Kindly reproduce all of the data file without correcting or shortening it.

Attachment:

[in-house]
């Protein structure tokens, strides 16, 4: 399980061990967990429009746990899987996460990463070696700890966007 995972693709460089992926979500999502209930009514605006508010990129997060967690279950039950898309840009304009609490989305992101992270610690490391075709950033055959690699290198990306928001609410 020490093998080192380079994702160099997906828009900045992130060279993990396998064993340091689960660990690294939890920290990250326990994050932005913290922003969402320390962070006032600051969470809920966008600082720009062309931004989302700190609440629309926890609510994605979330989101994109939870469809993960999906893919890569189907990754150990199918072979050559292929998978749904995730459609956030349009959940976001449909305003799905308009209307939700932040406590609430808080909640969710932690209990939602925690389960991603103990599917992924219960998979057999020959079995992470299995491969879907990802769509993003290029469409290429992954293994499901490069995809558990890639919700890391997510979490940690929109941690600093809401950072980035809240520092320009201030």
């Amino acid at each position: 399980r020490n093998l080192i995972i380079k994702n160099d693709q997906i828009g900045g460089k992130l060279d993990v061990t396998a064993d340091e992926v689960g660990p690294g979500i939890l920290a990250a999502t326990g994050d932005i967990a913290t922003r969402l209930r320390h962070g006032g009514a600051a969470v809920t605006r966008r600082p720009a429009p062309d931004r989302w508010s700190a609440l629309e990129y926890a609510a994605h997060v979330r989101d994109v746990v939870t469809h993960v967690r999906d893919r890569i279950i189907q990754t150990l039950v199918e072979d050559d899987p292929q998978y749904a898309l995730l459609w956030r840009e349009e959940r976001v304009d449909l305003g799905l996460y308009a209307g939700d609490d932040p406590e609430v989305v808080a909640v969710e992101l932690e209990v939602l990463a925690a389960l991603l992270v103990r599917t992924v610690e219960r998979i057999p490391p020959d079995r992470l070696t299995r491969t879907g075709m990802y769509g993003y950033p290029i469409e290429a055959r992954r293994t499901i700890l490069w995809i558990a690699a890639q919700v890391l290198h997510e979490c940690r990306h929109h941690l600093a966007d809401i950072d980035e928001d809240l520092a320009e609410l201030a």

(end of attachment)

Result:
[in-house]
């Protein structure tokens, strides 16, 4: 399980061990967990429009746990899987996460990463070696700890966007 995972693709460089992926979500999502209930009514605006508010990129997060967690279950039950898309840009304009609490989305992101992270610690490391075709950033055959690699290198990306928001609410 020490093998080192380079994702160099997906828009900045992130060279993990396998064993340091689960660990690294939890920290990250326990994050932005913290922003969402320390962070006032600051969470809920966008600082720009062309931004989302700190609440629309926890609510994605979330989101994109939870469809993960999906893919890569189907990754150990199918072979050559292929998978749904995730459609956030349009959940976001449909305003799905308009209307939700932040406590609430808080909640969710932690209990939602925690389960991603103990599917992924219960998979057999020959079995992470299995491969879907990802769509993003290029469409290429992954293994499901490069995809558990890639919700890391997510979490940690929109941690600093809401950072980035809240520092320009201030």
């Amino acid at each position: 399980r020490n093998l080192i995972i380079k994702n160099d693709q997906i828009g900045g460089k992130l060279d993990v061990t396998a064993d340091e992926v689960g660990p690294g979500i939890l920290a990250a999502t326990g994050d932005i967990a913290t922003r969402l209930r320390h962070g006032g009514a600051a969470v809920t605006r966008r600082p720009a429009p062309d931004r989302w508010s700190a609440l629309e990129y926890a609510a994605h997060v979330r989101d994109v746990v939870t469809h993960v967690r999906d893919r890569i279950i189907q990754t150990l039950v199918e072979d050559d899987p292929q998978y749904a898309l995730l459609w956030r840009e349009e959940r976001v304009d449909l305003g799905l996460y308009a209307g939700d609490d932040p406590e609430v989305v808080a909640v969710e992101l932690e209990v939602l990463a925690a389960l991603l992270v103990r599917t992924v610690e219960r998979i057999p490391p020959d079995r992470l070696t299995r491969t879907g075709m990802y769509g993003y950033p290029i469409e290429a055959r992954r293994t499901i700890l490069w995809i558990a690699a890639q919700v890391l290198h997510e979490c940690r990306h929109h941690l600093a966007d809401i950072d980035e928001d809240l520092a320009e609410l201030a």